LIVE REVIEW: The Delines – Pocklington Arts Centre, 13/07/2022 2

LIVE: The Delines – Pocklington Arts Centre, 13/07/2022

“It’s six o’clock in the morning.” Amy Boone emotes the opening line to ‘This Ain’t No Getaway’, the opening song to The Delines’ set. It’s fast approaching nine in the evening here, but in Delines’ world you suspect that it is always 6am. That time of day, especially after the night before, when everything seems to be broken. Because this is the creative cosmos in which Willy Vlautin – The Delines’ principal songwriter – lives and breathes. His songs are populated by characters for whom abandonment, isolation, and desolation are central elements of their often battered and bruised existence and through the music of The Delines Vlautin transports us into their world.

Hailing from Portland, Oregon, the American band are here on this side of the Atlantic for a tour of the UK and Europe that began eight days ago in Belgium, takes them to various points in this country, before ending next week with three dates in Italy. Originally scheduled for February to coincide with the release of their third album proper, The Sea Drift, the tour had to be postponed and Pocklington in East Yorkshire is one of the rearranged dates on that itinerary.

By any reasonable account, The Sea Drift must be The Delines’ most complete, and undoubtedly their best recording to date. From the evocative cover photo of Galveston’s historic Pleasure Pier in Texas to the eleven classic Southern country soul tunes that lie under the record’s hood, it serves as a remarkable exploration of the US Gulf Coast replete with many of the disenfranchised characters with whom we have become most familiar through Willy Vlautin’s past musical life in Richmond Fontaine and the numerous novels he has written. And these often hapless, yet remarkably pragmatic and resilient individuals are brought into sharp widescreen focus by the sheer collective quality and class of Vlautin himself on guitar and vocals, Amy Boone (lead vocals), Freddy Trujillo (bass and vocals), Sean Oldham (drums and vocals) and Cory Gray (keyboards, trumpet and arrangements).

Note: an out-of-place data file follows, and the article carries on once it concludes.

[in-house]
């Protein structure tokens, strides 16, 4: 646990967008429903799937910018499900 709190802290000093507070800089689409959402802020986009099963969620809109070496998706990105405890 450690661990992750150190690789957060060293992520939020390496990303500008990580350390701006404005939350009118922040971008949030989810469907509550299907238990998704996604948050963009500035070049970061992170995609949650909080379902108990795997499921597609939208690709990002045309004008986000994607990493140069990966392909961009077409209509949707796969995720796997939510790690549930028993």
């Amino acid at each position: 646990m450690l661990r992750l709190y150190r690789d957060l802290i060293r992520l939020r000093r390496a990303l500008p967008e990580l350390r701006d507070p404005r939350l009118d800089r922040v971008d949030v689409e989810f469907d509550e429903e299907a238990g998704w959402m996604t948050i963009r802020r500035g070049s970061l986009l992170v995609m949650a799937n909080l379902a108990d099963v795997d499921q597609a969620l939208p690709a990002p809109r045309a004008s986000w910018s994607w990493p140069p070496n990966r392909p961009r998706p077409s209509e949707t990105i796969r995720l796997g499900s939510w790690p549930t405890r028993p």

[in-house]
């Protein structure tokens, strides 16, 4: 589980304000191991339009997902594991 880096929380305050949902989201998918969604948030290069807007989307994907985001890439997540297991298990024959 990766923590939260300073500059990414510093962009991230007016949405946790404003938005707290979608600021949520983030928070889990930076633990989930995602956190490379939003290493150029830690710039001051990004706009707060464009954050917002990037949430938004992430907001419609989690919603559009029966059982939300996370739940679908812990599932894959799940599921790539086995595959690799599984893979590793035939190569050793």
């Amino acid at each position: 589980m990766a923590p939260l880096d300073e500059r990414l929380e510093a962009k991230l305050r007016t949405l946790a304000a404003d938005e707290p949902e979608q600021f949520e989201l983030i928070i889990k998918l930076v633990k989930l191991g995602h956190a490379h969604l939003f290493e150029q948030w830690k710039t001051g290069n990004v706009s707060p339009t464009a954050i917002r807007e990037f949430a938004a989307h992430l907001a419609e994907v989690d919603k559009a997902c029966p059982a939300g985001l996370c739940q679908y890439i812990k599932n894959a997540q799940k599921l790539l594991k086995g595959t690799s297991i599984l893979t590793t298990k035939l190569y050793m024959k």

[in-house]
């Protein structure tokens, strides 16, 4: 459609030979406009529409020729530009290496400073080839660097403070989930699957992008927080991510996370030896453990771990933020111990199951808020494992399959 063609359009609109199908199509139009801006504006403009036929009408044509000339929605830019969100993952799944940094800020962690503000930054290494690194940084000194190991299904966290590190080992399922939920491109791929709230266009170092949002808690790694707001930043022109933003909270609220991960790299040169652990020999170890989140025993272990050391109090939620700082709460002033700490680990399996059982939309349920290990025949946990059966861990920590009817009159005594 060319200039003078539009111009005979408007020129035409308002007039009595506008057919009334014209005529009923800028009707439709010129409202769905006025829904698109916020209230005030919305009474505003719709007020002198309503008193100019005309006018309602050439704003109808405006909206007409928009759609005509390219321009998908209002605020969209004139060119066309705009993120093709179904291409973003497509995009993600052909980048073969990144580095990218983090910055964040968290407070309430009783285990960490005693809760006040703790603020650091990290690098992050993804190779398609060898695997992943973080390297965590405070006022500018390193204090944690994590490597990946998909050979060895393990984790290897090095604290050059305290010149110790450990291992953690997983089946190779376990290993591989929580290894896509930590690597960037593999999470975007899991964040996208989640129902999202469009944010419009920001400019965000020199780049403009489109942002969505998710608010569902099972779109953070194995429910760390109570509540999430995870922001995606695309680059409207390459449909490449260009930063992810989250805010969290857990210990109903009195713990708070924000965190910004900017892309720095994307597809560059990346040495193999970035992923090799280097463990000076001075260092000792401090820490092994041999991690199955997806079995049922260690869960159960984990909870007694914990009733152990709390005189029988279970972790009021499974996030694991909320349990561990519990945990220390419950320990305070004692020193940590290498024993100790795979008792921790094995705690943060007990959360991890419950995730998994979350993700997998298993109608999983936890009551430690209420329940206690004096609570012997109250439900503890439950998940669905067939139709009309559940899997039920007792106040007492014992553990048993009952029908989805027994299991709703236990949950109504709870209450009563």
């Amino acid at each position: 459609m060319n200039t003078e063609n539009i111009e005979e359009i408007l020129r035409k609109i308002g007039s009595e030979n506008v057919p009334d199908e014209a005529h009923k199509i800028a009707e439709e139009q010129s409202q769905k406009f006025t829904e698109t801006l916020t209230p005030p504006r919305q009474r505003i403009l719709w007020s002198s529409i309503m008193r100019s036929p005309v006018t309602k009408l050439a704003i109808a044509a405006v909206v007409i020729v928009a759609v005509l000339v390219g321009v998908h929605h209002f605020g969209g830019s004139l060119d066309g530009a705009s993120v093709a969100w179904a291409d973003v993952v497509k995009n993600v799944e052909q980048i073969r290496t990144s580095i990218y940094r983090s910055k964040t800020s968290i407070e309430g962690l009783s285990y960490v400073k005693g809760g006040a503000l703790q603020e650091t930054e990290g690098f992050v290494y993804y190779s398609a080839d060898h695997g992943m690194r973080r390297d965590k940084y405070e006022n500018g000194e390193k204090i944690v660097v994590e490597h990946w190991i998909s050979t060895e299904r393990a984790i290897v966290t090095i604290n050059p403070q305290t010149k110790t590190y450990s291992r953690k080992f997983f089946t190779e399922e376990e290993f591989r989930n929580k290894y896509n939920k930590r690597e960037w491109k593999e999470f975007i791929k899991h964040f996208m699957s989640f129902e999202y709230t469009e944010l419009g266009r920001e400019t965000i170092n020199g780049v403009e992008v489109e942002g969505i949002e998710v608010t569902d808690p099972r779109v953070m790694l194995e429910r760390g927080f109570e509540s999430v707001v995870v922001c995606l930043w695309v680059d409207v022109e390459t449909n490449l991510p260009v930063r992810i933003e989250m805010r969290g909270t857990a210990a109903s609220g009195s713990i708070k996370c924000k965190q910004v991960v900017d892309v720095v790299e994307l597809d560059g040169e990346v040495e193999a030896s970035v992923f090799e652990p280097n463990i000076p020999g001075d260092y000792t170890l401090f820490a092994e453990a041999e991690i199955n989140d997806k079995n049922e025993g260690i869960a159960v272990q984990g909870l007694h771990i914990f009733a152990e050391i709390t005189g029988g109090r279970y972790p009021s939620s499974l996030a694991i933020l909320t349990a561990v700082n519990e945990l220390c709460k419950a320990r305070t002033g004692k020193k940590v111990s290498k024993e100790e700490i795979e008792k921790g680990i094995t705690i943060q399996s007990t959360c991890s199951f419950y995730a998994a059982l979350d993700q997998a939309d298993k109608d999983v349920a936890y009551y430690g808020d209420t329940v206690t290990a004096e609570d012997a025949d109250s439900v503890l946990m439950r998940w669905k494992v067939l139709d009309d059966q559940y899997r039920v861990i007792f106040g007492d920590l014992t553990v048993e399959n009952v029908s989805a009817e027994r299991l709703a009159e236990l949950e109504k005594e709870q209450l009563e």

The songs from The Sea Drift sound majestic, somehow even more real when experienced in the live setting. When I first heard ‘Little Earl’, the first single to be taken from the album, I swear I played it back-to-back five times, so impressed was I by its effortless groove and the way it relocated the listener to the song’s incidental time and place. A tale of a dollar store theft gone badly wrong, Vlautin’s skill as a writer is once more evident. Despite their undoubted flaws, you do end feeling a certain sympathy for the protagonists as he keys in on their vulnerabilities.

The Delines’ sound comes to us immersed in a downcast, yet strangely beautiful melancholia so much so that prior to The Sea Drift Amy Boone had asked Willy Vlautin if he could write her “a love song once in a while, a song that isn’t so heavy.” Her touchstone for such a request was the late great Louisiana musician Tony Joe White’s classic composition ‘Rainy Night In Georgia’. And do you know what, Vlautin damn near managed it with tonight’s closing song ‘Drowning In Plain Sight’ in which the aching beauty of Boone’s voice magnifies the yearning therein.  

Amy Boone tells us that Willy Vlautin has been busy writing new material whilst on this tour – “by the time we get back Stateside, he’ll have written a whole new album” – and we get two new songs from The Delines tonight, the second of which is also the first encore. Provisionally called ‘Waiting Out The Heat’ – an entirely apposite title given the prolonged temperatures in this country right now that are even higher than in the Greek islands – it may well barrel along with a delightful spring in its step though lines such as “we hear gunshots, but they are miles away” remind us that in The Delines’ world you do not have to stray too far to find tragedy and sadness.

Photos: Simon Godley

A few more photos of The Delines at Pocklington Arts Centre

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